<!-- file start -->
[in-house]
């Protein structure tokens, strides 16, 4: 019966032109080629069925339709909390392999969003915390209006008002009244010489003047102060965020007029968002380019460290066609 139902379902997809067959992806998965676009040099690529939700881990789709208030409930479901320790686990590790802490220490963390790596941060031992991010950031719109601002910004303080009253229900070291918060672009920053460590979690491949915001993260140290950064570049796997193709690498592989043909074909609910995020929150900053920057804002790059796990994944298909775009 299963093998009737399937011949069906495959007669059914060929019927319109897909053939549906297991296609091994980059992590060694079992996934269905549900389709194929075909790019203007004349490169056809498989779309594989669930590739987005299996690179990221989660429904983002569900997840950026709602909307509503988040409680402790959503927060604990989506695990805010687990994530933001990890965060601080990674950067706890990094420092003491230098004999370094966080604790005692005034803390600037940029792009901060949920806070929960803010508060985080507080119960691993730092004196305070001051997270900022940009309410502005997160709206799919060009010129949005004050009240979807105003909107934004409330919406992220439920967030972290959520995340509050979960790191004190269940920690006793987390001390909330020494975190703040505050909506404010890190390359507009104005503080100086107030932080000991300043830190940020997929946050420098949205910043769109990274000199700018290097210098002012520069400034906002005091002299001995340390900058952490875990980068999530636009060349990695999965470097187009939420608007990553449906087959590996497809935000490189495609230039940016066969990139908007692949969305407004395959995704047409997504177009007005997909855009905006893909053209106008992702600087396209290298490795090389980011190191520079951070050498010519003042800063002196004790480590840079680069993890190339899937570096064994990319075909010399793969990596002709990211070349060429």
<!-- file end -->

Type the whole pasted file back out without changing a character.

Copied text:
[in-house]
């Protein structure tokens, strides 16, 4: 019966032109080629069925339709909390392999969003915390209006008002009244010489003047102060965020007029968002380019460290066609 139902379902997809067959992806998965676009040099690529939700881990789709208030409930479901320790686990590790802490220490963390790596941060031992991010950031719109601002910004303080009253229900070291918060672009920053460590979690491949915001993260140290950064570049796997193709690498592989043909074909609910995020929150900053920057804002790059796990994944298909775009 299963093998009737399937011949069906495959007669059914060929019927319109897909053939549906297991296609091994980059992590060694079992996934269905549900389709194929075909790019203007004349490169056809498989779309594989669930590739987005299996690179990221989660429904983002569900997840950026709602909307509503988040409680402790959503927060604990989506695990805010687990994530933001990890965060601080990674950067706890990094420092003491230098004999370094966080604790005692005034803390600037940029792009901060949920806070929960803010508060985080507080119960691993730092004196305070001051997270900022940009309410502005997160709206799919060009010129949005004050009240979807105003909107934004409330919406992220439920967030972290959520995340509050979960790191004190269940920690006793987390001390909330020494975190703040505050909506404010890190390359507009104005503080100086107030932080000991300043830190940020997929946050420098949205910043769109990274000199700018290097210098002012520069400034906002005091002299001995340390900058952490875990980068999530636009060349990695999965470097187009939420608007990553449906087959590996497809935000490189495609230039940016066969990139908007692949969305407004395959995704047409997504177009007005997909855009905006893909053209106008992702600087396209290298490795090389980011190191520079951070050498010519003042800063002196004790480590840079680069993890190339899937570096064994990319075909010399793969990596002709990211070349060429």